Wednesday, February 7, 2007

10/31/06 - Scary stuff for Halloween... Online Bike Fraud

BEWARE! There are people out there trying to take advantage of cyclists!And they're posing as legitimate specialty retailers just like the trusted bike shops in your town! The story below is from Tuscon's Arizona Daily Star:
Online bicycle store is a fraud
BBB says many cheated by elusive scam artists
By Thomas Stauffer
arizona daily star
Tucson, Arizona Published: 10.31.2006

The Better Business Bureau is warning local bicyclists about a fraudulent Internet bike store that changes names quicker than some can change a flat tire.The BBB of Southern Arizona has yet to receive complaints from Tucson-area residents about a company most recently operating under the name Steve's Cycling Store, and it wants to keep it that way, bureau spokeswoman Kim States said."We're wanting to give the cyclists in Southern Arizona a heads-up that this seems to a be a popular and lasting scam," States said. "We'd rather get the word out now to people before we get a complaint."The company's Web site,, shows images of scores of bikes and several employees eager to serve you at a shop in Cheyenne, Wyo. Trouble is, there are no bicycles or employees at Steve's Cycling Store in Cheyenne, because there is no such store in Cheyenne. The address listed on the Web site is actually the location of a large truck stop.That hasn't stopped hundreds of people nationwide from being taken for tens of thousands of dollars through an elaborate scam that uses the company's fake online store and eBay, said Barbara Read, communications supervisor for the Mountain States BBB. Steve's — aka Todd's, George's, Kent's, Stan's, Jones', Max's, Moby's and possibly dozens other names — offers high-end bikes at ridiculously low prices on eBay, Read said. A common scenario is for a customer to call or e-mail about a particular bike, she said. When the customer asks about the eBay listing, he is told that rather than paying through conventional online sources, the company prefers that buyers use its own escrow service. The service is not legitimate, and the goods are never delivered, Read said.To "prove" that a bicycle has been shipped and is on its way to a customer, the company often gives tracking numbers. While the tracking numbers are valid, the package that can be tracked is not a high-end bicycle but rather a very small, empty cardboard box, said Jack Ailion, owner of Alpharetta, Ga.-based Ibex Bicycles.The Web site for Steve's Cycling Store features testimonials from customers stolen verbatim from Ailion's own site, he said."I investigated them far enough to find out that there is no way of tracking them down," Ailion said. "EBay catches them pretty quickly and will take their listings down and suspend their I.D., but then they just come back with a a different name and a different URL for the same phony deals and the same phony Web site."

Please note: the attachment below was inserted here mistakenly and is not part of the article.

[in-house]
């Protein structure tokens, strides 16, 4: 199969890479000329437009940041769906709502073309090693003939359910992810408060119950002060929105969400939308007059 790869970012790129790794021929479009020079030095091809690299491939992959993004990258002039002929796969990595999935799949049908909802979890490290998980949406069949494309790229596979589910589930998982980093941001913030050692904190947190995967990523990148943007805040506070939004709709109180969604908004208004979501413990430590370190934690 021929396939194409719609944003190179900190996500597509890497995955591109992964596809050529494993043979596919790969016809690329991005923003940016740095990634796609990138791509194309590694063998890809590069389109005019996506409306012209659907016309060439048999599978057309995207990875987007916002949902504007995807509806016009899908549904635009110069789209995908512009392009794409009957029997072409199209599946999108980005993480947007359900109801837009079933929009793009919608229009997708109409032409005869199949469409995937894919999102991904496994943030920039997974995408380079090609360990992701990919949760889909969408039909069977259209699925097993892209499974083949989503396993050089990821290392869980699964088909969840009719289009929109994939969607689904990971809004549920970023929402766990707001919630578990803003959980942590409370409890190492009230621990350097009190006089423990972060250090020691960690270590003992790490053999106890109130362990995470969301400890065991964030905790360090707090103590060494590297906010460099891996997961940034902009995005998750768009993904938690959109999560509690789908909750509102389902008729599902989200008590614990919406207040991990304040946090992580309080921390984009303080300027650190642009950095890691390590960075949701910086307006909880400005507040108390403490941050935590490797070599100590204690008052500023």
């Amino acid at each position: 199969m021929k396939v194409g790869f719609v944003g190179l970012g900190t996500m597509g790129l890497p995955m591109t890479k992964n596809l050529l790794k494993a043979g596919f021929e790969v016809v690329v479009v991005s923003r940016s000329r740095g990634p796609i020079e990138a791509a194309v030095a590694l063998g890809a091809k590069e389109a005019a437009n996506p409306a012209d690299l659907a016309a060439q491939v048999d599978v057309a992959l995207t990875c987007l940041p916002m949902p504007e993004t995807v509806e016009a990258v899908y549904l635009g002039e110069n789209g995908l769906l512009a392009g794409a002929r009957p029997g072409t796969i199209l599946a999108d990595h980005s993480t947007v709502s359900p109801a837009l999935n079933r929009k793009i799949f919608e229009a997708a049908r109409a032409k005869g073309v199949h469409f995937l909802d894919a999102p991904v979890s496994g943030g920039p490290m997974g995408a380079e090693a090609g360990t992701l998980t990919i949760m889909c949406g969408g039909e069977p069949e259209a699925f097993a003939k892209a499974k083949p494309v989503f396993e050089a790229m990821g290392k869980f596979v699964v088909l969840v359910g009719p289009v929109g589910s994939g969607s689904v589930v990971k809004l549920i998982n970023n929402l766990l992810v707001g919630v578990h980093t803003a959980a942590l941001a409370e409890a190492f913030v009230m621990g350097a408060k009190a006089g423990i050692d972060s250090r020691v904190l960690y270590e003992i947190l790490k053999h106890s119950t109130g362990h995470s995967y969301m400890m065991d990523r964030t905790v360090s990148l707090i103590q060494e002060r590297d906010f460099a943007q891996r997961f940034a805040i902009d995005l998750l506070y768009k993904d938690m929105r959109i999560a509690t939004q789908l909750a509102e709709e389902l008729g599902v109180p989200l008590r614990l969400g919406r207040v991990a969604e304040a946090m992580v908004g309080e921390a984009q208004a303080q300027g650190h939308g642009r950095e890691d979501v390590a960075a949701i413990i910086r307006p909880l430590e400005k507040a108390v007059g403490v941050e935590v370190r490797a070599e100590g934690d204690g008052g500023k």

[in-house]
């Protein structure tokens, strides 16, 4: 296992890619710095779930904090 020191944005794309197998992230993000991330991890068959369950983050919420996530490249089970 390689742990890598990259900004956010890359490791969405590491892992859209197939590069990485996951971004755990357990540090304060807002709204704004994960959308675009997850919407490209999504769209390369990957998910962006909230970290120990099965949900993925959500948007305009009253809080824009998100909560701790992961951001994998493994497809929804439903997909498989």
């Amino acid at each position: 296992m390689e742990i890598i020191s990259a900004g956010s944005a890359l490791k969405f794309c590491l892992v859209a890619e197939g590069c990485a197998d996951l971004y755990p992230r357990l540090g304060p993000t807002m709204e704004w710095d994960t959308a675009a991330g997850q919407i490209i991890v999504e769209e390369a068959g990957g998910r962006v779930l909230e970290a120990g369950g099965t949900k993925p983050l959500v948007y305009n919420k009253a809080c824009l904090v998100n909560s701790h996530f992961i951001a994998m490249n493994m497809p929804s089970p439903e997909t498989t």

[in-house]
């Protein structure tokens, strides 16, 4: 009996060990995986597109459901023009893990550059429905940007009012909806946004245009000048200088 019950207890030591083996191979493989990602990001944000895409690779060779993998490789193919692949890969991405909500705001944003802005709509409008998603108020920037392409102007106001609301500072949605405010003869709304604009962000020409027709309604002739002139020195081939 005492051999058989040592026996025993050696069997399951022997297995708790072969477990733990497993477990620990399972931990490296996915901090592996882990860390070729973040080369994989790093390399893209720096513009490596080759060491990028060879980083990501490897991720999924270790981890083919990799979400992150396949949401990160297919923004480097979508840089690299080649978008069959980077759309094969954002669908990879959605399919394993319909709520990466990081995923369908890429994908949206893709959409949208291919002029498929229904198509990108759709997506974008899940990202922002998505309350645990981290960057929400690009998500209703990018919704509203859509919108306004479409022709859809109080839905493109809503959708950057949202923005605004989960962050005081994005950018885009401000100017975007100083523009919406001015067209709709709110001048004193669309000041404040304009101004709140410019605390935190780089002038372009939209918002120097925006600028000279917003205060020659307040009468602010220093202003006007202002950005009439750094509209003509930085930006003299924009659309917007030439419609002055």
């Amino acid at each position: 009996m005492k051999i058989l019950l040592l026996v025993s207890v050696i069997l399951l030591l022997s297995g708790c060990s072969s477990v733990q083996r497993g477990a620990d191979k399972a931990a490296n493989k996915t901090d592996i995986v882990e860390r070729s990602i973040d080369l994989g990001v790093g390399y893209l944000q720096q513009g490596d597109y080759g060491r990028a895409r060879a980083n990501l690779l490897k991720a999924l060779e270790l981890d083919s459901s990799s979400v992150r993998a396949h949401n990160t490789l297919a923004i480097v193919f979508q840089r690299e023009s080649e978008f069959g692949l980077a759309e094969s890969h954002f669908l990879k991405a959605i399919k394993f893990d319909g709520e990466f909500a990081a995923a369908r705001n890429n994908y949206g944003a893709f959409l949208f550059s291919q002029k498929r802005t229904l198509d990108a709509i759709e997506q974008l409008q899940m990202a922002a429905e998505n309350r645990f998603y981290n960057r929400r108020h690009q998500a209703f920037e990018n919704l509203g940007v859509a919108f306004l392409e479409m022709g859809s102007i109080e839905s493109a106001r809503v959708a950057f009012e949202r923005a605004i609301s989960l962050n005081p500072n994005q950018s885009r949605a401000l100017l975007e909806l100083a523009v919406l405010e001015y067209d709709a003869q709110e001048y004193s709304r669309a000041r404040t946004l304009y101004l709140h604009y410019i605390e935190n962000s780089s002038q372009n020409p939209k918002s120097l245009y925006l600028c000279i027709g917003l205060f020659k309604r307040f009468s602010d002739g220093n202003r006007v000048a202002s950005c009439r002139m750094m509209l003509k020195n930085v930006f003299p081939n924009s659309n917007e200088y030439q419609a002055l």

The moral of the story is - if it looks too good to be true, it probably is. Find a store you're comfortable with and confident in their abilities to meet your needs and be loyal to them. A good store will reward your loyalty with outstanding service and prices that may not be the lowest, but are fair enough that you don't have to worry if it's a scam or where the part came from. Best of all - your trusted local bike shop cares about you and your safety. When you're in a jam, where's "" going to be? If they're still in business - they certainly won't be the shop around the corner with the knowledgeable, helpful, friendly staff who wants to help you love your cycling experience!

Edit; Nov. 15, 2006: The URL for has been suspended as a part of the investigation.

Enjoy the beginning of your Holiday Season. My favorites: Thanksgiving and Christmas; are right around the corner!

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